Chavez threatens to break relations with the US, with the N word
This came during the Alo Presidente of today, and sure enough on the Posada Carriles affair. I can already advance that this is a distracting tactic of Chavez, trying to focus the public attention, and the foreign one might as well, from the problems of PDVSA and the Tascon list sequels. After all, cutting off relations with he US is not in the best interests of Venezuela which is very far from the oil diversification that Chavez seeks. This as he needs lots of money for the coming elections. Even if Bush were to say f*** off to Chavez, oil would flow at least until early 2006.... However to make sure that his remarks would be well noticed, he added that he asked Iran to help Venezuela in solar energy research and nuclear energy options. CNN bit real quick, showing that Chavez has learnt to manipulate US journalist knee jerk reactions. Not all have the temple of Anastasia O'Grady when looking South. (2)
Eva Golinger book under scrutiny
Now turning to El Nacional we see the first serious analysis of the Golinger book, the "Codigo Chavez". This crass manipulation trying to ride the coat tails of a recent best seller does not seem to be doing too well in the stores. After all Venezuelan middle class knows better than to buy a book already decried before publication and that attacks people perceived as defending the middle class. But also, the government distributes it freely as propaganda; so, why buy a copy when eventually one will find its way to your living room for free if you wish it so?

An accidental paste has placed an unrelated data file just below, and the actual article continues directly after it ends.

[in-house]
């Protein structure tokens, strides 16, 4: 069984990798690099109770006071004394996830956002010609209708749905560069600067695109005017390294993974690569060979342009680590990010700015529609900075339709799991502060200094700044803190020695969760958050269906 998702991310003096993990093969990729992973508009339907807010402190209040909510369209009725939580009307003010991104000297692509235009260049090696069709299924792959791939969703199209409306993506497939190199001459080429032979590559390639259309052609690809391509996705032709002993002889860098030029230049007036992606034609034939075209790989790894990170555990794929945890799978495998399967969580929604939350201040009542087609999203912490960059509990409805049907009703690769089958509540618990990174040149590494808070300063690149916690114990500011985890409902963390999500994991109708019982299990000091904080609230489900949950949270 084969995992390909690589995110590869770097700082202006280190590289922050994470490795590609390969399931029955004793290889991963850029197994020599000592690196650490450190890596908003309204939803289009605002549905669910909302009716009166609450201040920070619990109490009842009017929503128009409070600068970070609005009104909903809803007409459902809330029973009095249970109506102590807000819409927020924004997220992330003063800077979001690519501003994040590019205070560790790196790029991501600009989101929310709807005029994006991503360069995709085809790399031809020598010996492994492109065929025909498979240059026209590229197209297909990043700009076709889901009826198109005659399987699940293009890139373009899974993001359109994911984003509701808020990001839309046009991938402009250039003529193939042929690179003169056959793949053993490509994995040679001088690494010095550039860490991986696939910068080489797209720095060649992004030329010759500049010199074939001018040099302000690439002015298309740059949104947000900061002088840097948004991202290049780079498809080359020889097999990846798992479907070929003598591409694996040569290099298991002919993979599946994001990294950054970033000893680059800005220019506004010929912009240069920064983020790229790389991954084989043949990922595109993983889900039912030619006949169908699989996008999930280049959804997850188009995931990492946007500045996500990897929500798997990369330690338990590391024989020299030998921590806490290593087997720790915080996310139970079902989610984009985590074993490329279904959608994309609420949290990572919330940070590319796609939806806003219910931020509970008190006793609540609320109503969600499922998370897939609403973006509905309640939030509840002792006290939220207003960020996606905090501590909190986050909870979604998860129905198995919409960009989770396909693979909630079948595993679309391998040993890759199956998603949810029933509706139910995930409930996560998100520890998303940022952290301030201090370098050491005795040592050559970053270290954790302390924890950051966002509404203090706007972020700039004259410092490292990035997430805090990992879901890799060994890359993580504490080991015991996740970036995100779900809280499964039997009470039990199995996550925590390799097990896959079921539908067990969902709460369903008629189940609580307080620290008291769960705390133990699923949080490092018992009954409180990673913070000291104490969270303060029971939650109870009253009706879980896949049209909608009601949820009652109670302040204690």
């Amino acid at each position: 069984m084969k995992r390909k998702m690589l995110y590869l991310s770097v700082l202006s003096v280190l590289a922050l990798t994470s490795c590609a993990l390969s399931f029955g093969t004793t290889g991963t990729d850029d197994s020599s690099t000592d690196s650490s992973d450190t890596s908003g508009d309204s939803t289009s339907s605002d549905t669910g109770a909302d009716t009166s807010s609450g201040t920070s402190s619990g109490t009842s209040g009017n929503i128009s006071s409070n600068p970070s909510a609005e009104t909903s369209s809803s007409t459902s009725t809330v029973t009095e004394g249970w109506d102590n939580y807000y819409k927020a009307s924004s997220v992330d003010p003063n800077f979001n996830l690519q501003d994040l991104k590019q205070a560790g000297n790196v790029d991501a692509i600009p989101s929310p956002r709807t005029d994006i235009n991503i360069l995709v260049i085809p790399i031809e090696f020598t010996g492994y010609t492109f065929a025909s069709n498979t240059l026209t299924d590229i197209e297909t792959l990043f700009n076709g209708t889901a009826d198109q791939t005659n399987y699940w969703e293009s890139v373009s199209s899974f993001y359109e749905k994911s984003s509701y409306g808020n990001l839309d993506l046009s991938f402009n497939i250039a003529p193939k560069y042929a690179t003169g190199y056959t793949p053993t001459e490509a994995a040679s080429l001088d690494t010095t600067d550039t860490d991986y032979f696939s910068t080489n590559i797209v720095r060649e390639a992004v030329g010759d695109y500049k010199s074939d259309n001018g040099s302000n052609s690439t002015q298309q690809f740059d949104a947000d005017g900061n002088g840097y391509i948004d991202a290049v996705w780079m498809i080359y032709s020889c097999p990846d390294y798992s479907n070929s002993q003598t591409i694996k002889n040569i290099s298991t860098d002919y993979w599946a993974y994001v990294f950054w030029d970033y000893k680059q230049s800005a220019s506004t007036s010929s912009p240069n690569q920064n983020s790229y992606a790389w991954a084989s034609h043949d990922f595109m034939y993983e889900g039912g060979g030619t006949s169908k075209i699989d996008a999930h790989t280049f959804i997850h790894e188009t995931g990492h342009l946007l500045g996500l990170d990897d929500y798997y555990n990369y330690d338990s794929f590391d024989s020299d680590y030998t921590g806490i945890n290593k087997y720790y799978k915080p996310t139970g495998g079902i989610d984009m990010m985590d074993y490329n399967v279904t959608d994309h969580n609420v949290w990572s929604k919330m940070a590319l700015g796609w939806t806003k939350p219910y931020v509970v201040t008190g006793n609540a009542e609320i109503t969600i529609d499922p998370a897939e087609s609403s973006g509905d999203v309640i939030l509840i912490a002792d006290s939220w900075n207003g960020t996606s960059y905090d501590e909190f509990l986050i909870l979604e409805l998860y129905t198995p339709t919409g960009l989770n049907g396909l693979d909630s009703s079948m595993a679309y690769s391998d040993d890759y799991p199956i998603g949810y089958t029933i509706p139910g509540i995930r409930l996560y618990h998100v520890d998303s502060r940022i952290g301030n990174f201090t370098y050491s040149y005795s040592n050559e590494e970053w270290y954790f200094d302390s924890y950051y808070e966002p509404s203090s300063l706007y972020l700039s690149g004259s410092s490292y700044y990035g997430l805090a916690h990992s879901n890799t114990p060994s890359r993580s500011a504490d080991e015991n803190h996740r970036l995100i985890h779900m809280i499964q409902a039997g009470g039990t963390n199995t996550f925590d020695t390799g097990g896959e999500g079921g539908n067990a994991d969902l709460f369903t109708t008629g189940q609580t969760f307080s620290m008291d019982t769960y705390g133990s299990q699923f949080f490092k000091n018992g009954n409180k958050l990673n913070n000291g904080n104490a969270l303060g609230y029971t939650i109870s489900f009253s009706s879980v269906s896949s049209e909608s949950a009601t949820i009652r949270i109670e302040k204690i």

At any rate, it seems that this first scrutiny reveals that many of the allegations made by la Golinger are not sustained by documents that should appear in the book or in a certain internet site. The book has been published long enough thus there is no excuse. So, is it yet another hoax? Will this article prod Eva to update her web page? I would not hold my breath on that one.
The first funny item is the announcement that 300 centers for ideological formation are going to be set up. I suppose that they will be placed between the Mercals and the Barrio Adentro clinics. I would love to see the spontaneous attendance numbers, unless they use that for more "social payments". I have just one question, after 6 years and still setting up 'ideologization' centers? How efficient is that revolution...
And, for a change, some good news. The German language high schools of the Andean area have celebrated the Humboldt games. In honor of Alexander von Humboldt who was the one that brought this part of Latin America to the forefront of botany and zoology in the XIX century. It is quite gratifying that in the middle of the mental mediocrity that surrounds us, and rains on us from Miraflores, there are some people that still believe in Kultur, in globalization the right way, in science as going above artificial borders. Congratulations to the kids that for one week gave us something else to look for in the front page of the sports section besides baseball and car racing (and credit be given to El Universal who gave a very extensive coverage).
(1) El Universal keeps an English language blow by blow of the PDVSA event.
(2) I had to modify the title of the post as it seems that Chavez has really hit media bull's eye. I was just watching the French news on cable. They never speak of Venezuela. Well, tonight they did. The nuclear energy intentions of Chavez have been noticed in Europe as well as in CNN. Or is it that the French are going to line up to sell thetechnology to Chavez?